How does the rotation of the smaller gears drive the rotation of the central gear? The central gear has a set of knobs. The stator complexes have five knobs each, shaped like gear teeth. Both sets of knobs precisely align. As far as we know, these gear teeth do not touch each other like man-made gears do. Instead, electrical charges at specific positions on the teeth exert force at a distance.

This is analogous to man-made contactless (nearly frictionless) gears with magnets in the teeth that push on one another. As one technical paper put it, “Highly conserved charged and neighboring residues [amino acids] of the A subunit [gear protein] interacts with the rotor, generating torque through a gear-like mechanism.”5 For a detailed discussion of other design features of the flagellum gearbox as well as the design features of other flagellum parts, see David Thomas’ upcoming review.6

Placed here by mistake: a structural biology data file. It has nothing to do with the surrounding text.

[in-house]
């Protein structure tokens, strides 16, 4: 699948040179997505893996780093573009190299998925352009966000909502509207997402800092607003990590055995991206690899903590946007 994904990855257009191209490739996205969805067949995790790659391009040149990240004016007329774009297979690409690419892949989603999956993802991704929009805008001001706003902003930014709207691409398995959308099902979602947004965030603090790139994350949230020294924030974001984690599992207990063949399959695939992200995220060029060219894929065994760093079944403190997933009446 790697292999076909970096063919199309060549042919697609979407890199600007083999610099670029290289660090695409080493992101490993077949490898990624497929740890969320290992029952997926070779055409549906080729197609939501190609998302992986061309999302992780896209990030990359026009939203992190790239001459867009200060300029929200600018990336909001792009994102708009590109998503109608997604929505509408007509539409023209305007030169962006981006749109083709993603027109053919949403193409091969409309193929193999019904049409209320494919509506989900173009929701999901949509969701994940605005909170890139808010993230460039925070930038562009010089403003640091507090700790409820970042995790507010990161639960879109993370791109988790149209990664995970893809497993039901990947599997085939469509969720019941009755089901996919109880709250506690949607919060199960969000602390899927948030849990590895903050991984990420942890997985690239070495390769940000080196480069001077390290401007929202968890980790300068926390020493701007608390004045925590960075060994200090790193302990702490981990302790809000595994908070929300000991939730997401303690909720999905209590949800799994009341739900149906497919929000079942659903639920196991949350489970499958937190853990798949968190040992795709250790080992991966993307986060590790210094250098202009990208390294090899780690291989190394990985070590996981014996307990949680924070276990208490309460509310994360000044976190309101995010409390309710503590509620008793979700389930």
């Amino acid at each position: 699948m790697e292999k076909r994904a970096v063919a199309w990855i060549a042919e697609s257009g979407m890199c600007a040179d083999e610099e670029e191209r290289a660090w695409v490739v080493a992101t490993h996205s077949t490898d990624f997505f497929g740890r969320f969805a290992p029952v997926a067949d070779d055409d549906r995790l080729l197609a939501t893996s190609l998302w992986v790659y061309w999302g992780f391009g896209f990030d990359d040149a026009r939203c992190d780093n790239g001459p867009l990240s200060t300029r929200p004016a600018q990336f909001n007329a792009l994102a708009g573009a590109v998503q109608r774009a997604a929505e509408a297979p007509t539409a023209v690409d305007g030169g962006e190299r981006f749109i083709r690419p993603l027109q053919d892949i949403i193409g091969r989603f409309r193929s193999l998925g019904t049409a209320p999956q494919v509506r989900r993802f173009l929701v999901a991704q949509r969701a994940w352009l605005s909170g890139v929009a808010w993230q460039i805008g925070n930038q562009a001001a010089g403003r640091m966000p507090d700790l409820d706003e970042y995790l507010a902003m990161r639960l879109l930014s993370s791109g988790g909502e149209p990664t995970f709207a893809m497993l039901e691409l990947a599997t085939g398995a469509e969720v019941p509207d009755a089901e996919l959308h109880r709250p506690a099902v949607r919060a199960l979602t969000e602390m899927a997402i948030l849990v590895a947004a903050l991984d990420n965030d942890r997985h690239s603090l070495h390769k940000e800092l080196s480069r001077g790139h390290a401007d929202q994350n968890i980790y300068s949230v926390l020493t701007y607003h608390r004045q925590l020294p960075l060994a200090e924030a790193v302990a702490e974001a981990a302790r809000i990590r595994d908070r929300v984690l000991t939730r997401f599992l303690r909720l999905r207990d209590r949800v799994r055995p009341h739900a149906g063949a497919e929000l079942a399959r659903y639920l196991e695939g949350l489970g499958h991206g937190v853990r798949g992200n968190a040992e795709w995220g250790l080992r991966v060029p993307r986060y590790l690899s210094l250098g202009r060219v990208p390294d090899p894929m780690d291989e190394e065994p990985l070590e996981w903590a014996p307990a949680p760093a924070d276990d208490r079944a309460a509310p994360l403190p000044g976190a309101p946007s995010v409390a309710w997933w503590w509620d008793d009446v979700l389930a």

How Did This Get Here?

Famous evolution defender J. B. S. Haldane once said that evolution by natural selection could never craft “various mechanisms, such as the wheel and magnet, which would be useless till fairly perfect.”7 If he was right, then evolution flounders on just one bacterial flagellum with its wheels and electrostatic gears.

Bacterial flagella are truly spectacular molecular machines. Their precise detail and sophistication require a Master Designer just like the God of the Bible.

References

  1. Berman, H. M. et al. 2000. The Protein Data Bank. Nucleic Acids Research. 28 (1): 235–242.